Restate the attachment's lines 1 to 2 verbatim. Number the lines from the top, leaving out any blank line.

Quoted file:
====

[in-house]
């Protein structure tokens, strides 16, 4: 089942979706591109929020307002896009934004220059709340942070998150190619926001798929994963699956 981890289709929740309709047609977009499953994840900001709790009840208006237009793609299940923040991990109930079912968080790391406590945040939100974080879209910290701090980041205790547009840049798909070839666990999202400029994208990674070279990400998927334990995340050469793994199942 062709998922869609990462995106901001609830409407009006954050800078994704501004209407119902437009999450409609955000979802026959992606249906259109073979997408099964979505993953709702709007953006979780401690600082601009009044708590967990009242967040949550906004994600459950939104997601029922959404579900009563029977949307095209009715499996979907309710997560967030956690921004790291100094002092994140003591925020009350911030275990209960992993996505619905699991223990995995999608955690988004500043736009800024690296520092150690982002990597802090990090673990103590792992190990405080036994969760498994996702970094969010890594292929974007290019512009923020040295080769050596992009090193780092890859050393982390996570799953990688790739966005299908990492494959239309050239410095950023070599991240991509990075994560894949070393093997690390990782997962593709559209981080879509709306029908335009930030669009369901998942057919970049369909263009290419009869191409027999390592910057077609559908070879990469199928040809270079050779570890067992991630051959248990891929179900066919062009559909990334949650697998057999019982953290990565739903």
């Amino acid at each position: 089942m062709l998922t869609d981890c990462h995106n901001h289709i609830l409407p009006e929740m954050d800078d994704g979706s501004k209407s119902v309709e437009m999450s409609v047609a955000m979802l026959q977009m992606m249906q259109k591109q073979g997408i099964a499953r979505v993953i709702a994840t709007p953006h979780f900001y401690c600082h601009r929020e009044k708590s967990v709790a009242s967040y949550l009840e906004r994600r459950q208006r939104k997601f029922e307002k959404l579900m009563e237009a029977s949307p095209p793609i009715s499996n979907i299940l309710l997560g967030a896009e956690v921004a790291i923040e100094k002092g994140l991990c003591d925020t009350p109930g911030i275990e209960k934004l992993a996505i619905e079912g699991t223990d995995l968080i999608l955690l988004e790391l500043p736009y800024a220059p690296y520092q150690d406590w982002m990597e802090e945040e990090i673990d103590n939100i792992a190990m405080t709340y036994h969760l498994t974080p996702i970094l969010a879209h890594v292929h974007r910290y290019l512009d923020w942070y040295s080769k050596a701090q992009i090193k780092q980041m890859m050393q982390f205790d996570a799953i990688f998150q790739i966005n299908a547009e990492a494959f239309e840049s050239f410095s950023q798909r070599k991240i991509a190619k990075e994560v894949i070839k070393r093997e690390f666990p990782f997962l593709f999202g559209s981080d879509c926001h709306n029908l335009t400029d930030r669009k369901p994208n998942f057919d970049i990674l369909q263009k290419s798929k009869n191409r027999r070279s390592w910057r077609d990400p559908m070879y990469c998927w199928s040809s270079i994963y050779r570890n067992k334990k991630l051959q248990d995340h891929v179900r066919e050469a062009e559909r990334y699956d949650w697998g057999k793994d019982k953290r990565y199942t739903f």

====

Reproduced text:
[in-house]
């Protein structure tokens, strides 16, 4: 089942979706591109929020307002896009934004220059709340942070998150190619926001798929994963699956 981890289709929740309709047609977009499953994840900001709790009840208006237009793609299940923040991990109930079912968080790391406590945040939100974080879209910290701090980041205790547009840049798909070839666990999202400029994208990674070279990400998927334990995340050469793994199942 062709998922869609990462995106901001609830409407009006954050800078994704501004209407119902437009999450409609955000979802026959992606249906259109073979997408099964979505993953709702709007953006979780401690600082601009009044708590967990009242967040949550906004994600459950939104997601029922959404579900009563029977949307095209009715499996979907309710997560967030956690921004790291100094002092994140003591925020009350911030275990209960992993996505619905699991223990995995999608955690988004500043736009800024690296520092150690982002990597802090990090673990103590792992190990405080036994969760498994996702970094969010890594292929974007290019512009923020040295080769050596992009090193780092890859050393982390996570799953990688790739966005299908990492494959239309050239410095950023070599991240991509990075994560894949070393093997690390990782997962593709559209981080879509709306029908335009930030669009369901998942057919970049369909263009290419009869191409027999390592910057077609559908070879990469199928040809270079050779570890067992991630051959248990891929179900066919062009559909990334949650697998057999019982953290990565739903």